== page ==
EU Council President Donald Tusk. Photo: Yiannis Kourtoglou/Pool/AFP via Getty Images

European Council President Donald Tusk said Friday that there have been "promising signals" in Brexit talks between British Prime Minister Boris Johnson and Irish Taoiseach Leo Varadkar, adding that both have seen "for the first time ... a pathway to a deal."

The big picture: The major sticking point in the negotiations continues to be the Irish backstop, deciding precisely which regulatory and customs system Northern Ireland, which is a part of the U.K., will be aligned with after Brexit — and for how long — and how that will affect its border with Ireland.

  • Michel Barnier, the EU's chief Brexit negotiator, also said Friday that he had a "constructive meeting" with the U.K.'s Brexit Secretary Stephen Barclay, continuing the positive language from Europe, per AP.

Yes, but: The U.K. is set to exit the EU on Oct. 31, so any hope for a deal is getting close to the wire. Johnson has promised to exit the EU "do or die" at the end of the month, indicating that he'd be willing to stomach the expected economic shock of a no-deal Brexit.

  • Tusk acknowledged the time crunch in his remarks, saying, "Of course, there is no guarantee of success and the time is practically up — but even the slightest chance must be used. A no-deal Brexit will never be the choice of the EU."

The bottom line: There have been positive signals from both sides before as the U.K. approached its previously planned exit dates under former Prime Minister Theresa May. She was able to produce a fully negotiated withdrawal agreement that took months to hammer out — and it was soundly rejected on multiple occasions by Parliament.

  • "So, in summary, there's a narrow pathway to a landing zone, which could give access to a tunnel, which would pass under a summit, but perhaps reach sunlit uplands rather than the last ditch before the cliff edge," astutely tweets the AFP's Dave Clark.

Go deeper: Northern Ireland's Brexit balancing act

Go deeper

Felix Salmon, author of Capital
18 mins ago - Economy & Business

Wall Street is living up to its bad reputation

Illustration: Sarah Grillo/Axios

Recent headlines will have you convinced that Wall Street is hell-bent on living up to all of its stereotypes.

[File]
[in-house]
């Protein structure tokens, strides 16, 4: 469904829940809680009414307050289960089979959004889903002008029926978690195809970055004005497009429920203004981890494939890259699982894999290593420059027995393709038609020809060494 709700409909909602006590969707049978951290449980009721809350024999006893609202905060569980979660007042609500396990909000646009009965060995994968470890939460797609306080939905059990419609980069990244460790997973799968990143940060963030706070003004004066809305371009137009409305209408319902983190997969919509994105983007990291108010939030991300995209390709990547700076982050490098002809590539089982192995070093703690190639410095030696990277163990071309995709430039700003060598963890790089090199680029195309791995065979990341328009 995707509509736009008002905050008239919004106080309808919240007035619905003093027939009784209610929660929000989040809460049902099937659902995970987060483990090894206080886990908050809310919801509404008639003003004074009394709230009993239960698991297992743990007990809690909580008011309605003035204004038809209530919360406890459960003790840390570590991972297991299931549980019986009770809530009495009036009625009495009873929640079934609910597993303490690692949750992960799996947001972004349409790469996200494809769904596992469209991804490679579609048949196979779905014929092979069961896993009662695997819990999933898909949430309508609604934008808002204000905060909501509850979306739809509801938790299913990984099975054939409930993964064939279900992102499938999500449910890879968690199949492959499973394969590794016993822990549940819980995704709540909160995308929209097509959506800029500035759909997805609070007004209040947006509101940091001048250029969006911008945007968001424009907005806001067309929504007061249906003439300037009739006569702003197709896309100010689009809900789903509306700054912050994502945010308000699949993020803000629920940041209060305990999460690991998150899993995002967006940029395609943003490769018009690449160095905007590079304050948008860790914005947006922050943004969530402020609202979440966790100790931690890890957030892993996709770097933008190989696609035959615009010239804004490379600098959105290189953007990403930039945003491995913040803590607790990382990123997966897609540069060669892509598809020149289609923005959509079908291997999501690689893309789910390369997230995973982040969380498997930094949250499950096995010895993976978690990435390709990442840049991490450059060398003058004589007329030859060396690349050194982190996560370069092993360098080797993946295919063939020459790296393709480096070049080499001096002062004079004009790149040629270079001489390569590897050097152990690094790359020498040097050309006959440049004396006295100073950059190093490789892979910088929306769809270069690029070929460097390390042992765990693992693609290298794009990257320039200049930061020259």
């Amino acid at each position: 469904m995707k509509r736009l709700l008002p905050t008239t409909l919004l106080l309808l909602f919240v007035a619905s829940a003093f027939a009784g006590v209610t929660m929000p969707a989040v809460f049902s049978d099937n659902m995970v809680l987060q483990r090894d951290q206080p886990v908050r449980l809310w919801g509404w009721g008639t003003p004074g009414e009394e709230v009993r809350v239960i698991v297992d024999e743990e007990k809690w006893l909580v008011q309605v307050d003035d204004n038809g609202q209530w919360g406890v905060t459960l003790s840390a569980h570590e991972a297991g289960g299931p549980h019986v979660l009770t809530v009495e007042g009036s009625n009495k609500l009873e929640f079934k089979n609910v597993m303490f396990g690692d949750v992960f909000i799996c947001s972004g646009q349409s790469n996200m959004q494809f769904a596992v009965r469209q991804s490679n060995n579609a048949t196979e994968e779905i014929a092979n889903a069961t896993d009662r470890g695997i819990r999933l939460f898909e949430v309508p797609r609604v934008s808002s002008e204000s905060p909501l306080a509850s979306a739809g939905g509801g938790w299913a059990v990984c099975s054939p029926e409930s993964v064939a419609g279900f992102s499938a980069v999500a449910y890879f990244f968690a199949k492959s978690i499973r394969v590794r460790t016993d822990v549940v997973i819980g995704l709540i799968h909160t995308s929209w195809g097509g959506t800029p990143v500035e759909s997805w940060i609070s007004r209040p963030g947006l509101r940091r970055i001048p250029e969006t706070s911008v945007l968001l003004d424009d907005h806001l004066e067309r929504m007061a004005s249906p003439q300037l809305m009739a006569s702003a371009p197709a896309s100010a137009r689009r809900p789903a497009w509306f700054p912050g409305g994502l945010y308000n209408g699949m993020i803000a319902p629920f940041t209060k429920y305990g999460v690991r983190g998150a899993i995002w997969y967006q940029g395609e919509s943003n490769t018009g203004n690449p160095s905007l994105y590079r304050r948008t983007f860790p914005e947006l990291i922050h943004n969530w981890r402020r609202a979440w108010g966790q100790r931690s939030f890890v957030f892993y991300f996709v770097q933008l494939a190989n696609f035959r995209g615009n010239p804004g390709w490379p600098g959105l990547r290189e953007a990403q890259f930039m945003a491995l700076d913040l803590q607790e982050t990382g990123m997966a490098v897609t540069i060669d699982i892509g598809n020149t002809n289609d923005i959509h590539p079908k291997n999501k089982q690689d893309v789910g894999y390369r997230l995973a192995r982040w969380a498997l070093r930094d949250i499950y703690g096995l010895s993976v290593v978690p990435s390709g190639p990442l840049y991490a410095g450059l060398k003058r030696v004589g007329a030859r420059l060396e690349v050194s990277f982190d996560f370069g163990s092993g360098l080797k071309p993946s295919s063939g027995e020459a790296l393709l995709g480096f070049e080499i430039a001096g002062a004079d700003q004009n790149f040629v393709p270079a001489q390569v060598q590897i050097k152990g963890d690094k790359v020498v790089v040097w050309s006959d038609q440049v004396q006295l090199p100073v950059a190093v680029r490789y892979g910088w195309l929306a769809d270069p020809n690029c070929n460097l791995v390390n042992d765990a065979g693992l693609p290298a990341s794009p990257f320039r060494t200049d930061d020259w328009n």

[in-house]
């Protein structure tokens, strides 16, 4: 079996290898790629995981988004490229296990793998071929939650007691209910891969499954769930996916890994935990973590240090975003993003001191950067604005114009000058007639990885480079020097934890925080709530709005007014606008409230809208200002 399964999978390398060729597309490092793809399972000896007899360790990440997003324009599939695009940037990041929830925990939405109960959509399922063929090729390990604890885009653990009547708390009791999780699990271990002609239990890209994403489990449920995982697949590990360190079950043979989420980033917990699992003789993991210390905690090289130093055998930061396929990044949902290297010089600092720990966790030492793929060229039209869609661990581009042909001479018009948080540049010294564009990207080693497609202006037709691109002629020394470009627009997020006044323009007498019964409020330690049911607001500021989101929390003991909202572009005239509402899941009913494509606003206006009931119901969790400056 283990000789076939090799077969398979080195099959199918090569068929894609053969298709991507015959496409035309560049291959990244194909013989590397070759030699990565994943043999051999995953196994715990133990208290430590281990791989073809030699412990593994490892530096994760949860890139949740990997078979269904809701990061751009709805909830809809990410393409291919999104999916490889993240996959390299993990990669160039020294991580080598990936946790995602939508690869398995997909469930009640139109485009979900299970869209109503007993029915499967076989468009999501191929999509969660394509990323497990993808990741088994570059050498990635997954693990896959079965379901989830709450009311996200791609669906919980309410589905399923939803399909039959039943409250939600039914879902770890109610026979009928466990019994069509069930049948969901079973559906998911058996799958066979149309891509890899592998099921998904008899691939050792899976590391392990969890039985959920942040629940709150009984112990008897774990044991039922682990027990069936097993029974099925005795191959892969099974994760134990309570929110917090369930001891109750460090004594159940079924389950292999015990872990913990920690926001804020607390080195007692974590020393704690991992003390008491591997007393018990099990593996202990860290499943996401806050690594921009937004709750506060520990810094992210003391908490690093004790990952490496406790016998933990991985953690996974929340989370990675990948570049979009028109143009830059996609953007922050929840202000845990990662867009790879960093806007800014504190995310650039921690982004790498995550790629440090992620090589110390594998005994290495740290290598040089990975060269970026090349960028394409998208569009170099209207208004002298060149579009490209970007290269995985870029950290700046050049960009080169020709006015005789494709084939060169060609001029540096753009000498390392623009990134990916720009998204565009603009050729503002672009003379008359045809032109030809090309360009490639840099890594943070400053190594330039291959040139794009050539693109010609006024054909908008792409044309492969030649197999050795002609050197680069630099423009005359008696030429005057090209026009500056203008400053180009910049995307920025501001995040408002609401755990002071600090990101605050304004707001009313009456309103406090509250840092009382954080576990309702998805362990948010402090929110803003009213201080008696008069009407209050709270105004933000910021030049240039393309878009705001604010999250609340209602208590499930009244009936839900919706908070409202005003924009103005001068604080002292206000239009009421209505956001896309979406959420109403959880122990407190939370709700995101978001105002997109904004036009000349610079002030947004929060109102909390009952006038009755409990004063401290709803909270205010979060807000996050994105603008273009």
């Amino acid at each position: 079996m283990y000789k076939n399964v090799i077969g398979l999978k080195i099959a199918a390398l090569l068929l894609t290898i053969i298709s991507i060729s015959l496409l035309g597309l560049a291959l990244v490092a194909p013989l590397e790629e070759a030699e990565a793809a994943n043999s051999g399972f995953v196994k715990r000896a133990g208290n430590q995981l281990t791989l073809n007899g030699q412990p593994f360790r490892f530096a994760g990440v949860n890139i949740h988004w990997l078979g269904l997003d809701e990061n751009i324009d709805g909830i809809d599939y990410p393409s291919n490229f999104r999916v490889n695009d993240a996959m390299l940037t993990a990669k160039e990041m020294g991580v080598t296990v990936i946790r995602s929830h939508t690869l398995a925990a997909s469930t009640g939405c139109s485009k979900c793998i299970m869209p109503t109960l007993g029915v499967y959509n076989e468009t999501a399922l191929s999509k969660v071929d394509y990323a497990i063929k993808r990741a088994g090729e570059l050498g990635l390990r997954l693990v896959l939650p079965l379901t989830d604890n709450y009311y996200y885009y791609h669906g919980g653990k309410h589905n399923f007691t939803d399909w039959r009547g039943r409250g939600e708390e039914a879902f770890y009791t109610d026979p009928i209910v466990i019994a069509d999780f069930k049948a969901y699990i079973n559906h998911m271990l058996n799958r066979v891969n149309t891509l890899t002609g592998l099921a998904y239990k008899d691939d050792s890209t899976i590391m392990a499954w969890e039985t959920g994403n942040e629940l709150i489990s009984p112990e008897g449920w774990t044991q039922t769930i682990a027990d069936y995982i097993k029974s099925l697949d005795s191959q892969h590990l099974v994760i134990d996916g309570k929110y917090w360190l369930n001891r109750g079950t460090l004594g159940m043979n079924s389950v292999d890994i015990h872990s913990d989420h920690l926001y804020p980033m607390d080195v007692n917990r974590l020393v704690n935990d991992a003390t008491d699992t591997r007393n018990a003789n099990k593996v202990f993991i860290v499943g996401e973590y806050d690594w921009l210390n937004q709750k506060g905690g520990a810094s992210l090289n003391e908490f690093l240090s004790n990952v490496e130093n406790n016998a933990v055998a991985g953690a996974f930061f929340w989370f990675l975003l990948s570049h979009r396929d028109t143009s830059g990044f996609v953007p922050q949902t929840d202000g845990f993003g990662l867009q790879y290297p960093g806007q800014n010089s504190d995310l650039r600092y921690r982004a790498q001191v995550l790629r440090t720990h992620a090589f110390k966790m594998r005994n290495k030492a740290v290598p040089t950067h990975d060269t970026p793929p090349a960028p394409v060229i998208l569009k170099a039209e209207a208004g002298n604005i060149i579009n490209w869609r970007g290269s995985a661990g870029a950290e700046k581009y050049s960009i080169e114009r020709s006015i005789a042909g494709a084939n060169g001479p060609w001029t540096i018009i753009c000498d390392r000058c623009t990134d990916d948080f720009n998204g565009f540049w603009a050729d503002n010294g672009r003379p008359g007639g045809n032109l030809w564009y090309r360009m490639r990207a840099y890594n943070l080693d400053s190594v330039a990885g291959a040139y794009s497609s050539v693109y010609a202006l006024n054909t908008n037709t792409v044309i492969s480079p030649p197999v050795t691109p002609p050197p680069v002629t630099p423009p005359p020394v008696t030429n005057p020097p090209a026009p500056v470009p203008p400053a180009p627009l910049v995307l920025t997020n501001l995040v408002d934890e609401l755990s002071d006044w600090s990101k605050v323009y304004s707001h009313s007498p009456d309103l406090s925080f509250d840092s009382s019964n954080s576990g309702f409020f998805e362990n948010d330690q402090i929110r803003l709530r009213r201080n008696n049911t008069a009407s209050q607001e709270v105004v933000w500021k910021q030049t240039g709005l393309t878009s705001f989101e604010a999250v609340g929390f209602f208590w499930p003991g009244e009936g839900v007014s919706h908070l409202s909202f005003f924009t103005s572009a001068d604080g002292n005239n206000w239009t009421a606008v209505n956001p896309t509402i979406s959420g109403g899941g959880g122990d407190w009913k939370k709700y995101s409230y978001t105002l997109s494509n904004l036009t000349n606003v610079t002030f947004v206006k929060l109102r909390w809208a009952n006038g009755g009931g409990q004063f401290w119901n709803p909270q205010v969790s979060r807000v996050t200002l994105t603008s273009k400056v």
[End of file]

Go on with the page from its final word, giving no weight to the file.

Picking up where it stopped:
Driving the news: Goldman Sachs, of course, is the biggest and the boldest, paying more than $5 billion in fines in the wake of the 1MDB scandal, in which billions were stolen from the people of Malaysia.

43 mins ago - Health

Ex-FDA chief: Pence campaigning after COVID exposure puts others at risk

Former FDA commissioner Scott Gottlieb said "the short answer is yes" when asked whether Vice President Mike Pence is putting others at risk by continuing to campaign after several aides tested positive for COVID-19, stressing that the White House needs to be "very explicit about the risks that they're taking."

Why it matters: The New York Times reports that at least five members of Pence's inner circle, including his chief of staff Marc Short and outside adviser Marty Obst, have tested positive for the virus. Pence tested negative on Sunday morning, according to the VP's office, and he'll continue to travel for the final stretch of the 2020 campaign.

Pence to continue traveling despite aides testing positive for COVID-19

Marc Short with Pence in March. Photo: Drew Angerer/Getty Images

Marc Short, Vice President Mike Pence’s chief of staff, tested positive for the coronavirus Saturday and is quarantining, according to a White House statement.

Why it matters: Short is Pence's closest aide, and was one of the most powerful forces on the White House coronavirus task force. Pence and second lady Karen Pence tested negative for the virus on Sunday morning, according to the vice president's office.